home entrance - home entrance door
home entrance upgrade
Trying to sell your home?

Give Your Home Entrance a Facelift

5 things to do before you start:

1. Consider the Competition Entry ways vary considerably from home to home, and there is no single right or wrong look. Even if you find your competition has more dramatic or impressive entries than yours, we do not recommend wholesale changes. But knowing what you're up against should give you the incentive to upgrade what you already have. There are a number of inexpensive packaging techniques that will make your entry stand up to or above the competition.

2. Consider the Buyer. As always, understanding your buyer is important when marketing your entry way. By considering the specific needs of different segments of the market, you will strengthen its appeal.

- First-Time Buyers. Young first-time buyers, who are just beginning to earn enough to buy certain trappings that higher-income groups already enjoy, want the entryway to speak of their new position in life. Research indicates, for example, that mirrored surfaces are quite popular with this group, as are plush carpeting and expensive-looking light fixtures.

- Trade-up Buyers. For the more sophisticated trade-up buyer, the entry should be understated but suggest success. Research conducted by SRI International reveals that to this group art objects and oriental carpets can help project the right message. The entry as a whole is particularly important to the trade-up buyer in terms of the signal it sends to visitors and friends.

- Empty Nesters/Trade-down Buyers. Many empty nesters and trade-down buyers moving to smaller homes may be resigned to losing a separate and formal entry. But there are many ways to create a feeling of a separate entry where none exists. Because older buyers are particularly sensitive about security, your entryway should suggest how secure your home is and help satisfy their safety needs. We will cover ways to increase the feeling of security in your entry and to add to the perception of value in the process.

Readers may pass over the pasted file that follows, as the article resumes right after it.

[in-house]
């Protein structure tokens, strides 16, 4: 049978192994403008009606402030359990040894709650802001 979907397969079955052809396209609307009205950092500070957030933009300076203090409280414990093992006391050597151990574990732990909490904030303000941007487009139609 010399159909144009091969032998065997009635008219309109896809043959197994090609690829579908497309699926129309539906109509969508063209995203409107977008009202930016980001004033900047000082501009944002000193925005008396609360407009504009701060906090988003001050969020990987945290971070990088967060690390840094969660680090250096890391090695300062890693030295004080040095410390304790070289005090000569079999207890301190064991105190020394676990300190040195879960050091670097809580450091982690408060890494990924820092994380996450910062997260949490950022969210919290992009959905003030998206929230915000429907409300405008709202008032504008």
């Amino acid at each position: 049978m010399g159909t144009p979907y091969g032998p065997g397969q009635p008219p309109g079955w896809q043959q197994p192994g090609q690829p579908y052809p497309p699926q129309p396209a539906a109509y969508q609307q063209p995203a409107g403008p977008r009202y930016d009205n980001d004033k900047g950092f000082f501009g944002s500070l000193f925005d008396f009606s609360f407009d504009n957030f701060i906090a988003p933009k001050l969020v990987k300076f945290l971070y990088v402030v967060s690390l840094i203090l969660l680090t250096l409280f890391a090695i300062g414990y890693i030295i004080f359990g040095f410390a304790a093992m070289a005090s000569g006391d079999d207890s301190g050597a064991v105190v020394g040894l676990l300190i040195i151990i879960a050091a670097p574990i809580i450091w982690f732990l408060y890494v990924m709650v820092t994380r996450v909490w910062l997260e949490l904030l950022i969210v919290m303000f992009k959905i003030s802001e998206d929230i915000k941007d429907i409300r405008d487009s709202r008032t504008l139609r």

3. Evaluate Your Product. When you bring your friends through the entry way, pause to get their first impressions. Because their reactions are likely to reflect those of prospective buyers, you will want to listen attentively. Ask them what they like the most and least about your entry and what first pops into their minds when they first step into your home. Be particularly sensitive to comments relating to sources of territorial anxiety.

4. Eliminate Territorial Anxiety. Because people are on their guard when first setting foot in a stranger's home, it's particularly important to avoid personal statements that create territorial anxiety in the entry.

Eliminate strong personal color, ethnic, or design statements. For example, if your friends or your own research concludes that the violet-patterned wallpaper gracing your entry may not have general appeal, we would certainly recommend stripping it and painting the wall a neutral shade that complements your furnishings.

Remember, no detail is too small as far as the entry is concerned, because this is where the buyers' impressions of the exterior will either be reinforced or contradicted. A few points scored one way or the other at this stage of the tour will influence the final outcome.

5. Maximize Packaging Appeal. Since the entry way is usually small, each feature of the room can make a significant impact. For this reason, use small details to make big impressions, and we will show you how.